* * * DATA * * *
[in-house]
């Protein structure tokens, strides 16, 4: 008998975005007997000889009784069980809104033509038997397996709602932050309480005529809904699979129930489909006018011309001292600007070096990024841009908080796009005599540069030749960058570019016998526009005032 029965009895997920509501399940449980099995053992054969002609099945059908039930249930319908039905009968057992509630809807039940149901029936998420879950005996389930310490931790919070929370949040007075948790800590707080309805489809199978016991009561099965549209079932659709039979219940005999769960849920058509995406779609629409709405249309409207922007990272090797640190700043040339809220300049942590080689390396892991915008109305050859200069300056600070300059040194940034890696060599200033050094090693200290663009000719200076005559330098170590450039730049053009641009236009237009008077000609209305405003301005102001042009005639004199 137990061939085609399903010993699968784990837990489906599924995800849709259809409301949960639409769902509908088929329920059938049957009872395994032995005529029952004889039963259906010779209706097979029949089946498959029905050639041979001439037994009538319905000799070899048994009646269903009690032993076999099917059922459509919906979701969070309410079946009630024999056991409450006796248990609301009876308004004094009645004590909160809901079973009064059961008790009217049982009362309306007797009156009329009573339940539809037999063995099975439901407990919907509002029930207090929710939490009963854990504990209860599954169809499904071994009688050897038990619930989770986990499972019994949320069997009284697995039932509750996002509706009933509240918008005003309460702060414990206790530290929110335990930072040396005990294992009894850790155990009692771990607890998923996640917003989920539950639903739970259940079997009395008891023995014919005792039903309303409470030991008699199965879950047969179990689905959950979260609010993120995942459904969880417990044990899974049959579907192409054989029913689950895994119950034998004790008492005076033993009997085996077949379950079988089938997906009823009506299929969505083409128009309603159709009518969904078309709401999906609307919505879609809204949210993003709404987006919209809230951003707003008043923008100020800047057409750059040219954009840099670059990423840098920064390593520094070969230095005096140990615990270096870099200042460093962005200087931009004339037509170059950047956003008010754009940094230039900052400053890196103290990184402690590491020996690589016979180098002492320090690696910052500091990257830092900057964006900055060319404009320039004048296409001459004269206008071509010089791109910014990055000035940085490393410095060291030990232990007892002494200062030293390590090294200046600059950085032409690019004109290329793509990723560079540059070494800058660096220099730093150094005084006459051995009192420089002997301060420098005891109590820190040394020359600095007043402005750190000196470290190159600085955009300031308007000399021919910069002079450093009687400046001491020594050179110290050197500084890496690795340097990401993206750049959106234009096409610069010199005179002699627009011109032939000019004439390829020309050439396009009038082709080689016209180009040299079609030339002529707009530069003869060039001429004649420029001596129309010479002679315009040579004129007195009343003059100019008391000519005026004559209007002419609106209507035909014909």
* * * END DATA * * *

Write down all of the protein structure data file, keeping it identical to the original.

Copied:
[in-house]
């Protein structure tokens, strides 16, 4: 008998975005007997000889009784069980809104033509038997397996709602932050309480005529809904699979129930489909006018011309001292600007070096990024841009908080796009005599540069030749960058570019016998526009005032 029965009895997920509501399940449980099995053992054969002609099945059908039930249930319908039905009968057992509630809807039940149901029936998420879950005996389930310490931790919070929370949040007075948790800590707080309805489809199978016991009561099965549209079932659709039979219940005999769960849920058509995406779609629409709405249309409207922007990272090797640190700043040339809220300049942590080689390396892991915008109305050859200069300056600070300059040194940034890696060599200033050094090693200290663009000719200076005559330098170590450039730049053009641009236009237009008077000609209305405003301005102001042009005639004199 137990061939085609399903010993699968784990837990489906599924995800849709259809409301949960639409769902509908088929329920059938049957009872395994032995005529029952004889039963259906010779209706097979029949089946498959029905050639041979001439037994009538319905000799070899048994009646269903009690032993076999099917059922459509919906979701969070309410079946009630024999056991409450006796248990609301009876308004004094009645004590909160809901079973009064059961008790009217049982009362309306007797009156009329009573339940539809037999063995099975439901407990919907509002029930207090929710939490009963854990504990209860599954169809499904071994009688050897038990619930989770986990499972019994949320069997009284697995039932509750996002509706009933509240918008005003309460702060414990206790530290929110335990930072040396005990294992009894850790155990009692771990607890998923996640917003989920539950639903739970259940079997009395008891023995014919005792039903309303409470030991008699199965879950047969179990689905959950979260609010993120995942459904969880417990044990899974049959579907192409054989029913689950895994119950034998004790008492005076033993009997085996077949379950079988089938997906009823009506299929969505083409128009309603159709009518969904078309709401999906609307919505879609809204949210993003709404987006919209809230951003707003008043923008100020800047057409750059040219954009840099670059990423840098920064390593520094070969230095005096140990615990270096870099200042460093962005200087931009004339037509170059950047956003008010754009940094230039900052400053890196103290990184402690590491020996690589016979180098002492320090690696910052500091990257830092900057964006900055060319404009320039004048296409001459004269206008071509010089791109910014990055000035940085490393410095060291030990232990007892002494200062030293390590090294200046600059950085032409690019004109290329793509990723560079540059070494800058660096220099730093150094005084006459051995009192420089002997301060420098005891109590820190040394020359600095007043402005750190000196470290190159600085955009300031308007000399021919910069002079450093009687400046001491020594050179110290050197500084890496690795340097990401993206750049959106234009096409610069010199005179002699627009011109032939000019004439390829020309050439396009009038082709080689016209180009040299079609030339002529707009530069003869060039001429004649420029001596129309010479002679315009040579004129007195009343003059100019008391000519005026004559209007002419609106209507035909014909």